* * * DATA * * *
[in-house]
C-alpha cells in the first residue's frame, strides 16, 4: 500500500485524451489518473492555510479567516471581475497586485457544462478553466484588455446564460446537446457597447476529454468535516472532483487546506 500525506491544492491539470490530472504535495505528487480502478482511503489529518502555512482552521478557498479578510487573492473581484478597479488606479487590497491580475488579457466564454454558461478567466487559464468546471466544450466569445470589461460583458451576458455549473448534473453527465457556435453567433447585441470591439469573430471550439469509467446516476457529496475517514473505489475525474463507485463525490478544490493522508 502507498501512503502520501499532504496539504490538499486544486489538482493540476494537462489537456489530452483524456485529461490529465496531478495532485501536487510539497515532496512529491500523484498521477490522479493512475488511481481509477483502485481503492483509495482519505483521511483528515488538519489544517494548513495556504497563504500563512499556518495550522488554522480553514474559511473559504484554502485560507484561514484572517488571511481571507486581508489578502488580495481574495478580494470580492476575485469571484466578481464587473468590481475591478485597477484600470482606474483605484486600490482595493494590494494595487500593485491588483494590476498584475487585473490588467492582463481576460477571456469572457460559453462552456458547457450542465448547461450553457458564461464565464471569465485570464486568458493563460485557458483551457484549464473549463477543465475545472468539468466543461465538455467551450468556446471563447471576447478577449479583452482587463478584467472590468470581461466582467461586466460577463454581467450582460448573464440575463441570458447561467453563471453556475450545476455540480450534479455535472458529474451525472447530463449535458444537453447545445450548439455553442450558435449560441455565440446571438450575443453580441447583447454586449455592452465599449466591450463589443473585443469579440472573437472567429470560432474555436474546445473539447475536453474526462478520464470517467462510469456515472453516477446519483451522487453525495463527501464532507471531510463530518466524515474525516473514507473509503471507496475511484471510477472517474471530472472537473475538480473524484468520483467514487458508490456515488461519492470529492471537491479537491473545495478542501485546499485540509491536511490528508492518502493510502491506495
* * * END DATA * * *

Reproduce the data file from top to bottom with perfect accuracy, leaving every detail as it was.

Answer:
[in-house]
C-alpha cells in the first residue's frame, strides 16, 4: 500500500485524451489518473492555510479567516471581475497586485457544462478553466484588455446564460446537446457597447476529454468535516472532483487546506 500525506491544492491539470490530472504535495505528487480502478482511503489529518502555512482552521478557498479578510487573492473581484478597479488606479487590497491580475488579457466564454454558461478567466487559464468546471466544450466569445470589461460583458451576458455549473448534473453527465457556435453567433447585441470591439469573430471550439469509467446516476457529496475517514473505489475525474463507485463525490478544490493522508 502507498501512503502520501499532504496539504490538499486544486489538482493540476494537462489537456489530452483524456485529461490529465496531478495532485501536487510539497515532496512529491500523484498521477490522479493512475488511481481509477483502485481503492483509495482519505483521511483528515488538519489544517494548513495556504497563504500563512499556518495550522488554522480553514474559511473559504484554502485560507484561514484572517488571511481571507486581508489578502488580495481574495478580494470580492476575485469571484466578481464587473468590481475591478485597477484600470482606474483605484486600490482595493494590494494595487500593485491588483494590476498584475487585473490588467492582463481576460477571456469572457460559453462552456458547457450542465448547461450553457458564461464565464471569465485570464486568458493563460485557458483551457484549464473549463477543465475545472468539468466543461465538455467551450468556446471563447471576447478577449479583452482587463478584467472590468470581461466582467461586466460577463454581467450582460448573464440575463441570458447561467453563471453556475450545476455540480450534479455535472458529474451525472447530463449535458444537453447545445450548439455553442450558435449560441455565440446571438450575443453580441447583447454586449455592452465599449466591450463589443473585443469579440472573437472567429470560432474555436474546445473539447475536453474526462478520464470517467462510469456515472453516477446519483451522487453525495463527501464532507471531510463530518466524515474525516473514507473509503471507496475511484471510477472517474471530472472537473475538480473524484468520483467514487458508490456515488461519492470529492471537491479537491473545495478542501485546499485540509491536511490528508492518502493510502491506495